Visualisation platform is out of this world!
26 October 2022
AS THE world moves deeper into the energy transition, the use of electric vehicles (EV) is now the norm, but that change is putting huge stress on the raw materials required to manufacture the batteries, says Steve Briant
Critical earth elements typically found in electric vehicle batteries are lithium and cobalt, both fully recyclable. However, the challenge facing western nations is that the supply chain for rare earth is extremely constrained geographically.
In addition to the price concerns, there are environmental concerns. Rare earth metals are extracted from ores that can contain radioactive materials, such as thorium, and extracting the required rare earth metals typically uses a huge number of carcinogenic compounds, including ammonia, hydrochloric acids, and sulphates. It has been estimated that processing one ton of rare earth metals can produce up to 2,000 tons of toxic waste. For EVs to truly be a transition to green technology this situation must change.
Fortunately, there are plenty of minerals to be found in our solar system, notably between Mars and Jupiter, in a grouping known as the Main Asteroid Belt. The Main Asteroid Belt lies more than two-and-a-half times as far as Earth does from the sun, and it contains millions of asteroids. Most of these are relatively small, from the size of boulders to a few thousand meters in diameter, but some are significantly larger.
Now imagine: to mine this asteroid belt, huge spaceships are constructed that contain processing facilities and battery manufacturing plants. To maximise efficiency and ensure health and safety, these ships carry minimal personnel, so they must also be controlled by a central operating hub back on Earth. From there, operators can visualise and control all the ship's functions via a complex human-machine interface (HMI) built on Rockwell Automation’s FactoryTalk OptixTM.
This scenario may seem far-fetched, but the ability of FactoryTalk Optix to manage such a scenario is not. It is exactly this scenario that we have built our latest demo on. This demo can be viewed at this years’ tradeshows around the world starting at the ROKLive EMEA in Gothenburg, Sweden, 24-27 October, as well as its global Automation Fair event in Chicago, 16-17 November.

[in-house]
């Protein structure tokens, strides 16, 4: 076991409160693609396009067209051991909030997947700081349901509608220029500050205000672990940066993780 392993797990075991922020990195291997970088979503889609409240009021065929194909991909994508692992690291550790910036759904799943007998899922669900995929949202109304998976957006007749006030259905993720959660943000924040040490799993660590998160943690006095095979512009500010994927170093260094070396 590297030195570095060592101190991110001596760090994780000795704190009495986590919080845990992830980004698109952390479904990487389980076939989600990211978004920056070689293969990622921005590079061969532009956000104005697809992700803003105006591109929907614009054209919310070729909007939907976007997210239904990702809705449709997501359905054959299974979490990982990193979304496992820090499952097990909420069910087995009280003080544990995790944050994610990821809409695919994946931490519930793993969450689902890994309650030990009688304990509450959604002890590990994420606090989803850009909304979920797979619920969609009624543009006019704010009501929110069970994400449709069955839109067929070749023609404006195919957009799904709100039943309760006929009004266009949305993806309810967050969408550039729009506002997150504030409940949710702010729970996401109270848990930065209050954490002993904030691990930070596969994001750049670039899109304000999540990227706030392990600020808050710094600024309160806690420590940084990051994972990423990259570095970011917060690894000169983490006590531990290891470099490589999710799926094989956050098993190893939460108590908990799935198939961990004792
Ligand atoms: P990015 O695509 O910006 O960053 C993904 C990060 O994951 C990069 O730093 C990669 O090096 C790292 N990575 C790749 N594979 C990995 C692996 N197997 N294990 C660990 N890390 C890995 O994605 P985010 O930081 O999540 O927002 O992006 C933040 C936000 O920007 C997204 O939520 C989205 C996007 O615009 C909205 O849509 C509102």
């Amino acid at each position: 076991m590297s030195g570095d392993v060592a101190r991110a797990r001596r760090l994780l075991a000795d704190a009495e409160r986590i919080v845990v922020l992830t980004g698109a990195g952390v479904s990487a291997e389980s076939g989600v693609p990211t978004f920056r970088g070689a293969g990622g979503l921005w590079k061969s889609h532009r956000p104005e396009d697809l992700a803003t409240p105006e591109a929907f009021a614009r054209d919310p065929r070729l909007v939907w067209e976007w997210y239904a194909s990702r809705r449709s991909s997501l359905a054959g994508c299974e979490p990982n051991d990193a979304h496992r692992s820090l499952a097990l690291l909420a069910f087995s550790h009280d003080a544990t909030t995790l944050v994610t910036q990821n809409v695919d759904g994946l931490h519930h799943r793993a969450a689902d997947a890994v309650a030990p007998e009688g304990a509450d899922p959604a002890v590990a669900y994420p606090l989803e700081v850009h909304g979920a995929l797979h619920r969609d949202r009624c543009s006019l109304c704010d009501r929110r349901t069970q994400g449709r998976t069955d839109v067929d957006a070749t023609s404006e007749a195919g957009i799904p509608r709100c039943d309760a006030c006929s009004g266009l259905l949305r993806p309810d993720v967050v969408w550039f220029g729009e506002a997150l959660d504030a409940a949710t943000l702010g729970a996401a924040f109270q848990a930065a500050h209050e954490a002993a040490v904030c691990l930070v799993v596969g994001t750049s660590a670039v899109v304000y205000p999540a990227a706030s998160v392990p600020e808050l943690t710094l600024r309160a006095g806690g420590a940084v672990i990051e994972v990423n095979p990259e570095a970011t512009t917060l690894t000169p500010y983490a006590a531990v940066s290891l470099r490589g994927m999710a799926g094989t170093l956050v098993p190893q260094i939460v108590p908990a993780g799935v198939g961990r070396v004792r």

A platform for visionaries
FactoryTalk Optix can help improve your process, efficiency, and deliverables, in one easy-to-access tool. Take advantage of new levels of collaboration, scalability, and interoperability to achieve your HMI vision. New SaaS-enabled workflows enable your team to collaborate any time, from anywhere, thanks to built-in change tracking and versioning that automatically keeps track of who did what and when. FactoryTalk Optix is a new concept when it comes to visualisation in an HMI; a software-based application that can run on many different platforms. It has taken HMI visualisation to a new level, which is why Rockwell calls it ‘visualisation for visionaries’.
The history behind the platform comes from Rockwell Automations’ acquisition of ASEM, a leading provider of digital automation technologies, based in Italy. Among other assets, this acquisition brought two innovative software platforms into its portfolio: one was a remote-access product and the other was a flexible HMI product. This became the foundation upon which FactoryTalk Optix was built.
One of the most important attributes of FactoryTalk Optix is its openness, allowing it to interface with competitive network protocols that can reach Industry 4.0. Openness is an important aspect of Industry 4.0, but all too often such concepts are simply rhetoric. In contrast, FactoryTalk Optix has a depth of openness that until now had been unimagined – and that goes right down to the core of the product.